Here's the radar as of 1121PM CST, showing the individual storms straddling the Mississippi/Alabama border, with the main squall line hanging back through northwestern Mississippi and western Tennessee.

958PM CST: I spoke too soon. Tornado warning for the City of Memphis and surrounding areas. CONFIRMED TORNADO just southwest of Memphis, moving northeast right into the city. This is a dangerous situation. It's moving at 55 MPH, so you don't have much time to hesitate if you're in the warned area.

945PM CST: There is only one tornado warning left in effect south of Memphis for Tunica MS. Aside from that, the last standalone storm has merged into the squall line, so the major threat now involves straight line winds. There could be a spin-up tornado along the leading edge of the squall line (which is the case with the tornado warning in Tunica MS), but it shouldn't be anything terrible like what we saw in southern Arkansas a few hours ago. While tornadoes along squall lines are dangerous, they don't warrant constant liveblogging like I've been doing here because they're so quick to form and dissipate. (Plus, I need to go to bed).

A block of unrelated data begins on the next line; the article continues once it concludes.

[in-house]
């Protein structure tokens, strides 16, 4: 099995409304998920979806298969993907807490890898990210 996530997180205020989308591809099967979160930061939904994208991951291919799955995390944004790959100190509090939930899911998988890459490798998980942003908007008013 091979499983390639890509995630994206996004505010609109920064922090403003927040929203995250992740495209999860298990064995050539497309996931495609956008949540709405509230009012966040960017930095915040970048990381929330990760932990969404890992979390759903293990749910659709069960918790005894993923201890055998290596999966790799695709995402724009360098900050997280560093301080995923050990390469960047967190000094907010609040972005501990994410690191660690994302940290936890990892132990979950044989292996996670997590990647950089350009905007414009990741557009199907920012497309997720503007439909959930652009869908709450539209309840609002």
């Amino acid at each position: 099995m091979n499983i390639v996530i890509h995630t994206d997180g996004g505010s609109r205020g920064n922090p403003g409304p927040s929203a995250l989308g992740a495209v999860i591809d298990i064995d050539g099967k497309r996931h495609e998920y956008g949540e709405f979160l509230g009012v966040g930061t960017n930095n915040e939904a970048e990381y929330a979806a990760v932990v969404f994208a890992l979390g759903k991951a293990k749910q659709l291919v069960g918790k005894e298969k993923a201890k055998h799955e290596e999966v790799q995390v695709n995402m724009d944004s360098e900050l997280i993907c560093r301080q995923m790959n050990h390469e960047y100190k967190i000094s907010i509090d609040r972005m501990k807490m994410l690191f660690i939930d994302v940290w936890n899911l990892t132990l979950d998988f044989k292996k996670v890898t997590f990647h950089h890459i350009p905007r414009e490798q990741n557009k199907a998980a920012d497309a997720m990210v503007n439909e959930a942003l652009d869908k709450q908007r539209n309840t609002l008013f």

There is a severe thunderstorm warning along pretty much the entire line of storms from Illinois through Mississippi, and folks in its path can expect damaging winds and large hail as it swings through. Stay safe, and make sure you have a way to receive warnings if you plan on going to bed soon.

Here's the radar as of 945PM CST:

927PM CST: That Fordyce/DeWitt/Cornerstone storm just won't let up -- the rotation is still present in the storm and it's heading straight for Memphis. It looks like it'll come directly over or just east of downtown Memphis if it doesn't get shoved east by the squall line.

If you're in or around Memphis, now is the time to get ready to take immediate emergency precautions to keep yourself safe from a potential tornado.

907PM CST: It looks like the tornado threat may be diminishing as the storms converge into the squall line, but Memphis and environs aren't out of the woods just yet. The long-track storm that has a history of producing tornadoes southeast of Little Rock appears to still have circulation in it, and it's going to get dangerously close to Memphis in an hour or so.